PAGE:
The FeedEditionsJobsDonateJune Event
Philly Education News + Views Independent. Reader-Supported.
Menu
Menu
Philly Education News + Views
Independent. Reader-Supported

Students face long odds at many popular schools

Knowing the chances of admission to various schools can help guide students in the application process.

a

a

a

So, what are your chances of being admitted to a particular high school?

By comparing the number of applicants to the number of students accepted, the Notebook was able to compare the District's high schools on how selective they are.

This information, while not widely known, is potentially vital to applicants. Competition is stiff to get into the District's special and citywide admissions schools. But each year thousands of students unknowingly apply to schools where their chances of getting in may be lower than 1 percent. Eighth graders get to list just five schools on their application, and need to be strategic in using those options.

Surprisingly, Central High School, despite its high admission standards, has much better odds for applicants than many of the other selective schools.

The selective school that accepted the smallest percentage of applicants, 7 percent, was Parkway Center City, followed closely by School of the Future at 8 percent, and Science Leadership Academy and Bodine at 9 percent.

Masterman's odds are similarly slim overall – and become virtually nil for anyone who isn't already a middle-school student there.

The chances of Masterman 8th graders being able to continue into the much smaller high school program are about 50-50, but these students take nearly all available slots.

Principal Marge Neff said that this year, only seven or eight students out of about 1,200 applicants from outside Masterman were accepted for 9th grade. That's an acceptance rate of less than 1 percent for outsiders.

Besides having high test scores and grades, outside applicants to Masterman must have already taken Algebra 1 and one year of either French or Spanish, Neff said.

"We look at all the applications, but many don't meet the criteria," Neff said. "The ones that did qualify were wait-listed and a few were accepted."

The Girard Academic Music Program (GAMP) also fills much of its 9th grade of 66 students from the ranks of its middle school. The school received more than 600 applications. Coming from the outside, the odds of getting in are much worse than one in 10.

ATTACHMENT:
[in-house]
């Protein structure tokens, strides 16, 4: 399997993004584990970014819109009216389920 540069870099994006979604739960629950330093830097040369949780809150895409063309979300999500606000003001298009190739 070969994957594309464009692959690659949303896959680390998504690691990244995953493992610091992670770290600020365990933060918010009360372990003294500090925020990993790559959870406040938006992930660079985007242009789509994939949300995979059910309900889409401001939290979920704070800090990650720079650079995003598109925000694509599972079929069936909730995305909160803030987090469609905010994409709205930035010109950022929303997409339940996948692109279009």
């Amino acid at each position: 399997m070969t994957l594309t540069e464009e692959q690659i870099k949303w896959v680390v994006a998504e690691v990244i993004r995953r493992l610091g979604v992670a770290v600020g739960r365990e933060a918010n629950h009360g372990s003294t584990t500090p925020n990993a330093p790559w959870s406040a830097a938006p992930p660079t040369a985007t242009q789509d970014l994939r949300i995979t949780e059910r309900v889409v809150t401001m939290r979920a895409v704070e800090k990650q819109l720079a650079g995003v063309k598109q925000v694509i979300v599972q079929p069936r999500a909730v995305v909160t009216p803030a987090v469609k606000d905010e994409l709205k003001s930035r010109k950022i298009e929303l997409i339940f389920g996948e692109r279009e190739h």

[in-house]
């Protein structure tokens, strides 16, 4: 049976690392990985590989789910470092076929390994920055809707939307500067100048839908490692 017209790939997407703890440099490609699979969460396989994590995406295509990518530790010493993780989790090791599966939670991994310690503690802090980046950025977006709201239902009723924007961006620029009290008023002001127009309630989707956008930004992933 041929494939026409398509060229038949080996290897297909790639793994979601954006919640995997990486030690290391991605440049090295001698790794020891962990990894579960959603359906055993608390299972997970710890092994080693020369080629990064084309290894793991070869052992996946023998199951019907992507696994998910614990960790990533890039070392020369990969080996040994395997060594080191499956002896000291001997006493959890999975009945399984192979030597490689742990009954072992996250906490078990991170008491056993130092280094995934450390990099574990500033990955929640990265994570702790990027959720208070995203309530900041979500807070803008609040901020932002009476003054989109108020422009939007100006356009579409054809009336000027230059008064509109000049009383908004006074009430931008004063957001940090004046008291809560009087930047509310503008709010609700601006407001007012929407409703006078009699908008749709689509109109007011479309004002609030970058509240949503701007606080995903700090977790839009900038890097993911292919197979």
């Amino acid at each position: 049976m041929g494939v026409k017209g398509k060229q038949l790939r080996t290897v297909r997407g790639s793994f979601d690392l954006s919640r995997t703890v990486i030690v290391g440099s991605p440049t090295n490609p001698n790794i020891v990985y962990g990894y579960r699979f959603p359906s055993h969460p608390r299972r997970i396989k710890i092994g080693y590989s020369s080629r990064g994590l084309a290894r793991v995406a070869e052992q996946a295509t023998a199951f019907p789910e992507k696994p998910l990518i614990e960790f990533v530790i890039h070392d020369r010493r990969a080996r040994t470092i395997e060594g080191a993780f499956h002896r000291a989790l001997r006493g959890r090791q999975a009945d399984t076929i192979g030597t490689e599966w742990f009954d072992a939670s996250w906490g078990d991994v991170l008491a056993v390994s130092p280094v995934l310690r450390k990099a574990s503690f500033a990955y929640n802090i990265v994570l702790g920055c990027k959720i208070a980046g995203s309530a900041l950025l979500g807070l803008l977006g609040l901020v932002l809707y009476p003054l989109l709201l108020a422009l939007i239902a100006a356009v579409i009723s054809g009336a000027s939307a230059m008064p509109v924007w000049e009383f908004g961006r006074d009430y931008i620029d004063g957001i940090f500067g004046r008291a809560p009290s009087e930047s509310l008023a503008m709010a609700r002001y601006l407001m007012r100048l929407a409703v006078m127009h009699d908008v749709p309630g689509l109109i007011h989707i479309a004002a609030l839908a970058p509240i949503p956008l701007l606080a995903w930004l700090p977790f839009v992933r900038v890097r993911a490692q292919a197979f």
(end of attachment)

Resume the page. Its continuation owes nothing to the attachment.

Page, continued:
Central is most popular

Central, which accepts the largest freshman class of all the selective schools, by far has the most applicants — well over 4,000. But since its freshman class has more than 600 students, the odds of being accepted are fairly high – nearly one in four – greater than schools like Dobbins and Saul.

Central President Sheldon Pavel said that he accepted 1,016 students for 9th grade. Of that number 613 enrolled.

Central's requirements are among the most stringent – standardized test scores above the 88th percentile, all As and Bs, the ability to write a coherent essay, few absences and latenesses, and a good disciplinary record.

"If you meet the requirements, you will be accepted," said Pavel. "This school is a microcosm of democracy. My position is that if kids are qualified, I want them to come. I will find a place."

A large portion of Central's applicants are from outside the public school system. Pavel said that students from 383 schools – including some from abroad – applied, and 176 schools are represented among the new enrollees.

Girls High also has a higher admission rate than many other schools – 20 percent. Of course, because it is single-sex, the applicant pool is cut nearly in half.

A majority of the selective and citywide schools have acceptance rates of 15 percent or less. Communications Tech is the only District school where more than half the applicants get in. Three others have odds of admission better than 30 percent: the Arts Academy at Rush, Robeson High School for Human Services, and Motivation High School.

After Central, the schools in greatest demand are Franklin Learning Center, Swenson, High School of the Future, Science Leadership Academy, CAPA, Mastbaum, Dobbins, Bok, and Parkway Center City. All these attracted more than 2,000 applicants last year. Bodine's application count came in at just under that number.

Neighborhood schools

Students also apply to attend neighborhood high schools outside their area.

The most popular is Northeast, where more than 1,500 students applied. Unfortunately, Northeast is overcrowded, and so in 2010 none of those applicants were accepted to the high school. Northeast houses an aerospace magnet program which takes students from all over the city in a separate admissions process. Nearly 1,500 students applied to that, and more than 200 were accepted – a rate of 14 percent.

In all, 18 neighborhood high schools accepted no transfers. Lincoln High School turned away all 634 of its applicants, and Edison turned away all 511.

The most popular neighborhood high school that did accept applicants is Washington High in the far Northeast. It had more than 700 out-of-area applicants, but it took nearly 100, for an acceptance rate of 13 percent.

Get the Notebook in your inbox

Notes from the news
Weekly newsletter
Promotions

Recent Articles

Philly's school test scores largely flat in second year of tougher PSSAs Notes from the news - Sept. 30 Notes from the news - Sept. 29 Penn Alexander is named a National Blue Ribbon School Despite challenges, Hite optimistic about future of District

Dale Mezzacappa

@dalemezz
Dale is a contributing editor at the Notebook. She has reported on education since 1986, most of that time with The Philadelphia Inquirer.

Some people think the Notebook is subsidized by the School District.

Not true! The Notebook is an independent, nonprofit news organization that relies on the support of our members. Join us today.

Donate